A recent edition of the Wall Street Journal featured an interesting essay on how to teach children about the importance of charitable giving. According the author of the piece, some notably wealthy parents are growing concerned that their kids, who stand to one day inherit their family’s sizable fortunes, are unprepared to be multi-millionaires.
Imagine having such worries!
All kidding aside, there is a telling twist in this story. Afraid their kids will either lose the incentive to work and recklessly manage the assets, high-net worth families are turning to philanthropy advisors for advice on how to properly instill in their child a spirit of charity.
But curiously, there was no reference in the piece to God or the influence He has on charitable giving in general and people’s generosity in particular. From my perspective, and that of the few philanthropy advisors with which I’m friendly, talking with a child about giving without mentioning God is like talking about nutrition without mentioning the health benefits of a balanced diet.
There are over 800 references to money in the Bible, and for good reason. The pursuit of money, wrote Paul, is the root of all kinds of evil. But if we’re to properly teach and instill in our children an understanding and passion for sacrificial giving, we can’t simply teach them a formula by which to measure a charity’s worthiness. Rather, we must help them look inward, examine their own heart and help them come to see giving as God sees it.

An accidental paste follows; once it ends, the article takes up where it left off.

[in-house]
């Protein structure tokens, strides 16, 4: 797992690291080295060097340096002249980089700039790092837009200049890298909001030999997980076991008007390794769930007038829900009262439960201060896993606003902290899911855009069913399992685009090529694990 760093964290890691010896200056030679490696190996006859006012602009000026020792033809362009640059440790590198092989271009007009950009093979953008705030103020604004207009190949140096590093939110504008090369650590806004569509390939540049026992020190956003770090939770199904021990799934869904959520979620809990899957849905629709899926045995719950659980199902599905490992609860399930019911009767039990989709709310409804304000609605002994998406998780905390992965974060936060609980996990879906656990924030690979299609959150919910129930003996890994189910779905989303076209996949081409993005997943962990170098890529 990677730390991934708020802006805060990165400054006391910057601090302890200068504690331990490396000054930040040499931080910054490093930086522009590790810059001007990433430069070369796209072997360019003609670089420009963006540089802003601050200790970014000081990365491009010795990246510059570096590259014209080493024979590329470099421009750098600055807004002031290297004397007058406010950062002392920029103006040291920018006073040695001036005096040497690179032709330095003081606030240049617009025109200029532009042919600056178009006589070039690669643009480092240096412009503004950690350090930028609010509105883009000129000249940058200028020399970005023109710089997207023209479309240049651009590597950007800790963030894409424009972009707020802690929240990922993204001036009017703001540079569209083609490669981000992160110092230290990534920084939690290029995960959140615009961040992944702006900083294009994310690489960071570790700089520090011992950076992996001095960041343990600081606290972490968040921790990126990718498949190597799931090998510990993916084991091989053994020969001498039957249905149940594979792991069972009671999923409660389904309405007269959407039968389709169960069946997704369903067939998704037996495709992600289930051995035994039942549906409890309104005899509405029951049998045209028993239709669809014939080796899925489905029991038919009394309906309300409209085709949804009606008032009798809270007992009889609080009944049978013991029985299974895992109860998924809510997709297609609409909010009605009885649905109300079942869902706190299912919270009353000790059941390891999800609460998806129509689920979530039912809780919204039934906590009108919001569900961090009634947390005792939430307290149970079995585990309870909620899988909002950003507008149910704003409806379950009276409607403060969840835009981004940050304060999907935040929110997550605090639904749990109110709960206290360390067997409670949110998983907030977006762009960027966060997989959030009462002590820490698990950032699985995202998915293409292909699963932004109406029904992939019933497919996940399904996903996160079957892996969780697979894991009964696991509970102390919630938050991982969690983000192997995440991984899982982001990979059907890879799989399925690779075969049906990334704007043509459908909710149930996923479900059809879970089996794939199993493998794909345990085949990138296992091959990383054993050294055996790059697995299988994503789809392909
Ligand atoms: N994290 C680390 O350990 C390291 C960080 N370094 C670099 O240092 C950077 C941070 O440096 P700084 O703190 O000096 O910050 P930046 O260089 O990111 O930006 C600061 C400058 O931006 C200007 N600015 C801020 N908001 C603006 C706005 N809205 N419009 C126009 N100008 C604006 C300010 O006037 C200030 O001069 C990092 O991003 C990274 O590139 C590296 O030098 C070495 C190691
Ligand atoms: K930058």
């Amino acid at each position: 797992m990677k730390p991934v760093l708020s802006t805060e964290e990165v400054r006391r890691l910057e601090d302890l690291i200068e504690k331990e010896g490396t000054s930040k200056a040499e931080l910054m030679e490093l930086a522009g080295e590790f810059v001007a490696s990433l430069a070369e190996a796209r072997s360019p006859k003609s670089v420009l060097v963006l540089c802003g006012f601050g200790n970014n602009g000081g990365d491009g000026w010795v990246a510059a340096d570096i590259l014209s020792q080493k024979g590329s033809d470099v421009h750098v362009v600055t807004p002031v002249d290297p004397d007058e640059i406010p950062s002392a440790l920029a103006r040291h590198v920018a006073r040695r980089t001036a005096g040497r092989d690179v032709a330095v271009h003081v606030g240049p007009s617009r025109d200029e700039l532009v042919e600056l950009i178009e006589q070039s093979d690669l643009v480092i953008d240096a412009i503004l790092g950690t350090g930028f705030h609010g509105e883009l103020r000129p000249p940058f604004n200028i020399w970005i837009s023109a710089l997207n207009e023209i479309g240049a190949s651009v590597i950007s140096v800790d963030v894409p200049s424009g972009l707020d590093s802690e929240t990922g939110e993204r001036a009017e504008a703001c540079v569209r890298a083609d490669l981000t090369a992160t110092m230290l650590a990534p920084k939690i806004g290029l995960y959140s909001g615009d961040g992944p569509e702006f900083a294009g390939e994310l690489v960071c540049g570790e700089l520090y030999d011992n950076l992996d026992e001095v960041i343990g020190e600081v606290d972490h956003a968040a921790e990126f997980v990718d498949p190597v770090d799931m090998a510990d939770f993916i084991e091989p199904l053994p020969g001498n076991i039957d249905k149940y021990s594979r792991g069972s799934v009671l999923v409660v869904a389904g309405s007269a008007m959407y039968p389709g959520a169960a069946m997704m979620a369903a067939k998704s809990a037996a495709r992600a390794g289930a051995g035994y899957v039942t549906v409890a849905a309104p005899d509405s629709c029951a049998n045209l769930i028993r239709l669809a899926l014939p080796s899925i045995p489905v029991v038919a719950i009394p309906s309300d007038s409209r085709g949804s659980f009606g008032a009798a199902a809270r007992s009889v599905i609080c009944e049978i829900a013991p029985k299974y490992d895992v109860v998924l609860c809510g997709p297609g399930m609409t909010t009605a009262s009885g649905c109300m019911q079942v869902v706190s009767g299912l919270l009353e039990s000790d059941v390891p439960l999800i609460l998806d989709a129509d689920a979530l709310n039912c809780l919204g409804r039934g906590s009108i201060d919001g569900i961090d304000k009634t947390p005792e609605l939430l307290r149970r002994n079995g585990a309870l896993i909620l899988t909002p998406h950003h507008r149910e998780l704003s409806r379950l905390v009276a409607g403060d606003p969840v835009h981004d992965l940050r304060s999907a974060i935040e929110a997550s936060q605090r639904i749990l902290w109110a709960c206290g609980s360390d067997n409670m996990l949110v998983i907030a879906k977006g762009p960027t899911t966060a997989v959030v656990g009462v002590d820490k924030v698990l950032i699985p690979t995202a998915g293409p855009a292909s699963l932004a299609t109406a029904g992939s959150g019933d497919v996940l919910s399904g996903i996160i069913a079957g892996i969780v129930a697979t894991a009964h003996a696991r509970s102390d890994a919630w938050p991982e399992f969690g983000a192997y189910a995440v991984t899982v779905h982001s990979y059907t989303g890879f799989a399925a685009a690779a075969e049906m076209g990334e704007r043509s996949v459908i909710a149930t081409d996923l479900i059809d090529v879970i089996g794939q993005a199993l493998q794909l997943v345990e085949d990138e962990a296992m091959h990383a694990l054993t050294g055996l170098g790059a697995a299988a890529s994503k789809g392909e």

We want to give to others because it was the Lord who first gave to me. After all, “God loves a cheerful giver” (2 Corinthians 9:7). In both the Old and New Testaments, we’re encouraged to pray for opportunities to witness in His name, and when we find a need, we’re to simply do all that we can to try to fill it. Sometimes that help comes in the form of a financial gift, other times it comes in the form of our time, talents and energy. In every instance, our hearts are drawn by the Holy Spirit’s influence.
In the past, I’ve suggested that parents of very young kids can help them manage their money by putting three jars in their room – one for giving, another for saving and the last for spending. I still think that’s a good idea.
And don’t forget, the best way to teach our kids about giving is to give – but as you’re giving to your church or Para church ministry, don’t forget to share with them the reason why.
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